Family Guy: Back to the Multiverse Review
Xbox 360 | PS3 | PC
Family Guy: Back to the Multiverse Box Art
System: Xbox 360*, PS3, PC
Dev: Heavy Iron Studios
Pub: Activision
Release: November 20, 2012
Players: 1-4
Screen Resolution: 480p-1080p Blood, Mature Humor, Sexual Themes, Use of Drugs, Violence
I Don’t Get It
by Angelo M. D’Argenio

There is only one thing I want from a Family Guy video game: I want it to be funny. You see, I actually still enjoy Family Guy. I love the cutaways, references, surreal humor, and yes, even the chicken fights.

Yet, regardless of the fact that it has the show’s actual voice cast, regardless of the fact that the its cel-shaded graphics make it look exactly like a Family Guy episode, regardless of the fact that Seth MacFarlane himself had a hand in developing it, Family Guy: Back to the Multiverse somehow manages to screw it all up.

The game’s story takes the form of a Stewie and Brian episode of the show. Stewie’s evil(er) half-brother Bertram is hopping between different universes in order to raise an army to destroy Stewie’s home universe. It’s up to Brian and Stewie to use the Multiverse Remote in order to chase Bertram and put a stop to his evil scheme before their home universe is lost forever.

Family Guy: Back to the Multiverse Screenshot

Does this plot sound familiar to you? If you are a Family Guy fan, it should. It’s essentially the Season 8 episode “Road to the Multiverse” all over again, with Bertram thrown into the mix in order to add tension. Granted, the game markets itself as a sort of unofficial sequel to that episode, but even so, it still feels more like a retread than a sequel.

This is the biggest problem with the game. It’s not giving us anything we haven’t seen before. It’s not re-inventing old Family Guy jokes or referencing them in an interesting way; it’s just doing them all over again. Frankly, if I wanted to see these jokes again without any clever spin put on them, I’d just watch the episode they came from.

In the original “Road to the Multiverse” episode, Stewie and Brian visited a variety of themed universes, such as the Disney universe, which included an amazing musical number “It’s a Wonderful Day for Pie,” and the Robot Chicken universe, which existed solely as a way to poke fun at Seth Green. However, in Back to the Multiverse, all of universes that Brian and Stewie visit are essentially themes after old Family Guy jokes. In fact, most of the game’s plot is really nothing more than a ball of references to older Family guy episodes. I get the feeling that this is why so many people don’t like Family Guy in the first place.

Of course, this is a video game, so good gameplay could potentially save a bland, humorless, entirely referential story. Unfortunately, that is not the case. The game is a shooter, which is one of the most bizarre choices for a Family Guy adaptation. I don’t honestly think that the shooter fan base and the Family Guy fan base have a lot of overlap, and even if they do, I wouldn’t expect they would take time out from their busy Gears of War 3, Halo 4, and Black Ops II schedule to play a game based on Family Guy.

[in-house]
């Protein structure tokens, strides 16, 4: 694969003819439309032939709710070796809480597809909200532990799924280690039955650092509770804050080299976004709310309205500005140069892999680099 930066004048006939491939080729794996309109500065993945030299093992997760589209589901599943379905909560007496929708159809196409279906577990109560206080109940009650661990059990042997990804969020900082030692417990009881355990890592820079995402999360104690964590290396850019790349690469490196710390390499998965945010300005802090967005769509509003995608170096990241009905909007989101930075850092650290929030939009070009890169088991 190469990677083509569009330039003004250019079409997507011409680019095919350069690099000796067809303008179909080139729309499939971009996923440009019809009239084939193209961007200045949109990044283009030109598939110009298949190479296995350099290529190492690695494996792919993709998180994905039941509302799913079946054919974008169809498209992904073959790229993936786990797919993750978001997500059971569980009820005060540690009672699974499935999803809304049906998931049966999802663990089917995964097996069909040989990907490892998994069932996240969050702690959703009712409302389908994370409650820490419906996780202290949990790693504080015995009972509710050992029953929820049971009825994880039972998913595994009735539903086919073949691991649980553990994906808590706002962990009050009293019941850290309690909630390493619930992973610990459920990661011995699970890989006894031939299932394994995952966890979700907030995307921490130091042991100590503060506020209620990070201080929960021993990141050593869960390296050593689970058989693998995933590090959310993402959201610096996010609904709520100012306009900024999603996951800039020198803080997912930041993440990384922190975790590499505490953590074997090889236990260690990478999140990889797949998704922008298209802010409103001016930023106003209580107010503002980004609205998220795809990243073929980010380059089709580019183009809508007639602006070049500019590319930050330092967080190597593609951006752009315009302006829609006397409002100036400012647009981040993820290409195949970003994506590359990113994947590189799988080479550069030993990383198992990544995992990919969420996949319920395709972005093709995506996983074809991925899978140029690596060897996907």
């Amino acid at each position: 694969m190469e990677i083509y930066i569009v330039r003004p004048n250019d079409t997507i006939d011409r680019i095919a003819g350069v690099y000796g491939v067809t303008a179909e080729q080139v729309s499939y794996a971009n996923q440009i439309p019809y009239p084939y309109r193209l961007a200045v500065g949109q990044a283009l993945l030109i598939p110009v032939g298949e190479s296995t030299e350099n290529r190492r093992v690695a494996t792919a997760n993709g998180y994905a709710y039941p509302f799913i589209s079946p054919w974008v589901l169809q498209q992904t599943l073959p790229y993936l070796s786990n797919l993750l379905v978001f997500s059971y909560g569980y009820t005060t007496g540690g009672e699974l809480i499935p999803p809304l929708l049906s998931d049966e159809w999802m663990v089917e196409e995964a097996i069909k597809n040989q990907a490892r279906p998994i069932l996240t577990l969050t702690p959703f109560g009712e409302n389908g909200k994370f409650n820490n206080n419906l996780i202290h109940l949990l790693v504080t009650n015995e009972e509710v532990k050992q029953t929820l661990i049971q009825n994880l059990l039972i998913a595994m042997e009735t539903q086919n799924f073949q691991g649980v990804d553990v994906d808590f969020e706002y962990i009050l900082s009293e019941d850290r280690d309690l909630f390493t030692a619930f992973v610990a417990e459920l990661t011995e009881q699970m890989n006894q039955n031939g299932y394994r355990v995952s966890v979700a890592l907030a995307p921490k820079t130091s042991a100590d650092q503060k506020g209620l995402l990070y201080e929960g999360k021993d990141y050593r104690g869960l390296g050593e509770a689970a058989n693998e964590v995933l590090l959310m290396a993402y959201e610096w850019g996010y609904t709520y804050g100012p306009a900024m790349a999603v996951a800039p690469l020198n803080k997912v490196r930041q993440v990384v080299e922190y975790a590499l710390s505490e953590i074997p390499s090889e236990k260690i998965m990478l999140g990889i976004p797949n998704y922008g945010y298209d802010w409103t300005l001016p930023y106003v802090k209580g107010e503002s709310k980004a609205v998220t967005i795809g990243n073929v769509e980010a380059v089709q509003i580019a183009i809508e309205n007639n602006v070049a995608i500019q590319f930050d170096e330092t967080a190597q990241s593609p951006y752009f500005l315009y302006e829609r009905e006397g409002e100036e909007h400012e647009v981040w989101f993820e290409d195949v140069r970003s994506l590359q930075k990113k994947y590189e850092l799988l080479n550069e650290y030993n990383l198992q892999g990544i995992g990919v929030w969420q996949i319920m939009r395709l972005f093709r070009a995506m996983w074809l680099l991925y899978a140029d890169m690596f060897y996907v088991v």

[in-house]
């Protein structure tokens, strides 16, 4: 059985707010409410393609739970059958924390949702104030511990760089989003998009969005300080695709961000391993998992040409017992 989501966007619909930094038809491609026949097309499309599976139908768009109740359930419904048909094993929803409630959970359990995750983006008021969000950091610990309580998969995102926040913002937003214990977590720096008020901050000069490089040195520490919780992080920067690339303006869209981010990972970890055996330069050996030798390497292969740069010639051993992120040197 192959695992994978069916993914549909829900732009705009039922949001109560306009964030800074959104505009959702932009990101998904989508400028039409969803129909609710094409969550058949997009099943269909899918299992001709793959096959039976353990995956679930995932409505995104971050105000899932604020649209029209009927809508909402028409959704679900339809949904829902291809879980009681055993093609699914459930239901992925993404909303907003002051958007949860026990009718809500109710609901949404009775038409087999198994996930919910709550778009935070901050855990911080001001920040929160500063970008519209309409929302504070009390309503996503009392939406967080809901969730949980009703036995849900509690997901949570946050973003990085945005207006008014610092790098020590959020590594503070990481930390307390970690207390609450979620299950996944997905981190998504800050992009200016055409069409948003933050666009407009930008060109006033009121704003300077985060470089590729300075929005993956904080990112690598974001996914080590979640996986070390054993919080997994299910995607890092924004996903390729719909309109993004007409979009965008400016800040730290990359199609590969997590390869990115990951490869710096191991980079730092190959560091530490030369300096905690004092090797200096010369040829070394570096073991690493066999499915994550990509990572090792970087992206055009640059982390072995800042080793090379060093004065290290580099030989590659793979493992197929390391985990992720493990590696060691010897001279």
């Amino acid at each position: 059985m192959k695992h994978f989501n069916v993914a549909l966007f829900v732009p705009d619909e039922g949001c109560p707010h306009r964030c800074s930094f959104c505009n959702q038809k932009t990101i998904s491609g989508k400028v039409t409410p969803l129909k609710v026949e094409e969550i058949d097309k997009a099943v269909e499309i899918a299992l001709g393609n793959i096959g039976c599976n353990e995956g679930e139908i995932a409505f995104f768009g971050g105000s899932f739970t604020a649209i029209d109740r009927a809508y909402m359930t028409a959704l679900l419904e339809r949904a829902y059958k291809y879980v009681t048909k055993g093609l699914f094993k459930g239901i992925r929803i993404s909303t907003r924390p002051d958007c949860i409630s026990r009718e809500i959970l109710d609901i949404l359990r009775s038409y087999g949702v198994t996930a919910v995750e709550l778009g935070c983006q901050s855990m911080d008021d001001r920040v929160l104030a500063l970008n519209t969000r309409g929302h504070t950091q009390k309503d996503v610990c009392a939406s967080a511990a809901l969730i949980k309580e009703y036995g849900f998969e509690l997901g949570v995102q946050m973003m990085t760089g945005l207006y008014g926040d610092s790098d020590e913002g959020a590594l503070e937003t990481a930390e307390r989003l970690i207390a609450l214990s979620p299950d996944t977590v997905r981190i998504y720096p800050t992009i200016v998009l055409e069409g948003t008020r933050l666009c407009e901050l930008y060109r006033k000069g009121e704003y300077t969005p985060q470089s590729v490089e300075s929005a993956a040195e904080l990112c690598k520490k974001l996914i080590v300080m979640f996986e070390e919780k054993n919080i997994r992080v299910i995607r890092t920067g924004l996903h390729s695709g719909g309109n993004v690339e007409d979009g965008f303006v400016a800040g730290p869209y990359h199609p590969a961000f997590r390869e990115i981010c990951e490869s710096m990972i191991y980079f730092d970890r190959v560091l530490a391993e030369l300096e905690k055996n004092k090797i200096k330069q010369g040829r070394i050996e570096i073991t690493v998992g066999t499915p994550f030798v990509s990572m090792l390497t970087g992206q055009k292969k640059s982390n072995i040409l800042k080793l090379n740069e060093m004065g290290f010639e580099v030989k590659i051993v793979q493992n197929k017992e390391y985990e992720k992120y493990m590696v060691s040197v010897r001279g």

Family Guy: Back to the Multiverse Screenshot

It’s not even very good at being a third-person shooter. It’s essentially an over-the-shoulder-type shooter where you can’t really hit anything by firing from the hip. Aiming basically makes you snap directly to your target, but if the target moves at all, you’ll never be able to re-center the reticle on him while still aimed in. The controls are just too clunky and stiff to work that way. So instead you’ll just be re-aiming your weapon a lot, doing the same over-the-shoulder aim button dance that we have seen time and time again from newbie Gears players.

The weapons and items In the game are also meant to serve as Family Guy references. In some circumstances, they are decent for a laugh, but that’s about all they’re good for. For example, you’ll eventually come across the Wacky Waving Inflatable Arm-Flailing Tube Man, which is supposed to act as a decoy. Unfortunately, it doesn’t seem to work. You plop it down and the A.I. behavior of the enemies barely changes at all. In fact, the only weapons you’ll want to use are short-range area-of-effect weapons that don’t require much aiming. This allows you to get around the clunky controls and poor aiming system altogether, at the expense of making the gameplay incredibly dry and repetitive.

Family Guy: Back to the Multiverse Screenshot

Speaking of dry, repetitive gameplay, this game has a ton of it. The objectives in the game are never very interesting. They are all just variations of “go from point A to point B while killing things.” In a way, it’s just a weak framework to carry you from cutscene to cutscene, and to let you see the game’s cartoonishly animated environments.

I will give the game credit when it comes to level design. The environments, though sometimes fuzzy around the edges, look like they come directly from the Family Guy TV show. The character models also look like they do in the show, and in still frames it’s a bit hard to tell that you aren’t actually looking at an episode of the TV series. Unfortunately, these similarities fade when characters start talking. While the game sometime manages to get emotions right, often the facial expressions simply don’t match up with what the character is saying. Lip flaps are also pretty horrendously animated, looking like something out of a ten-year-old PC game rather than a current HD production.

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